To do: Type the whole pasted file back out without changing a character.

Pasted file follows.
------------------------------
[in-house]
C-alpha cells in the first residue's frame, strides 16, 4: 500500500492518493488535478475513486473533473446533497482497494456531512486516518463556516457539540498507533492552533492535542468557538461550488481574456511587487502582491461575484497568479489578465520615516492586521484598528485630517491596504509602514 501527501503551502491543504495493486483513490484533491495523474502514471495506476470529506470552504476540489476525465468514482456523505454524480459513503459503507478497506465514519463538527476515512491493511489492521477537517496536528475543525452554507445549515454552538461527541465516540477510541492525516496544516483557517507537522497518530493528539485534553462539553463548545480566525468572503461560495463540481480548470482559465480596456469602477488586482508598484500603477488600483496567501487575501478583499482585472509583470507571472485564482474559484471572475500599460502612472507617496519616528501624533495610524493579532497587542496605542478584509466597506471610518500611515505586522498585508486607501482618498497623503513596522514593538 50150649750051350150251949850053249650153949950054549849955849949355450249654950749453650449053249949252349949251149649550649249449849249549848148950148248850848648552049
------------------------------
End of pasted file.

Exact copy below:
[in-house]
C-alpha cells in the first residue's frame, strides 16, 4: 500500500492518493488535478475513486473533473446533497482497494456531512486516518463556516457539540498507533492552533492535542468557538461550488481574456511587487502582491461575484497568479489578465520615516492586521484598528485630517491596504509602514 501527501503551502491543504495493486483513490484533491495523474502514471495506476470529506470552504476540489476525465468514482456523505454524480459513503459503507478497506465514519463538527476515512491493511489492521477537517496536528475543525452554507445549515454552538461527541465516540477510541492525516496544516483557517507537522497518530493528539485534553462539553463548545480566525468572503461560495463540481480548470482559465480596456469602477488586482508598484500603477488600483496567501487575501478583499482585472509583470507571472485564482474559484471572475500599460502612472507617496519616528501624533495610524493579532497587542496605542478584509466597506471610518500611515505586522498585508486607501482618498497623503513596522514593538 50150649750051350150251949850053249650153949950054549849955849949355450249654950749453650449053249949252349949251149649550649249449849249549848148950148248850848648552049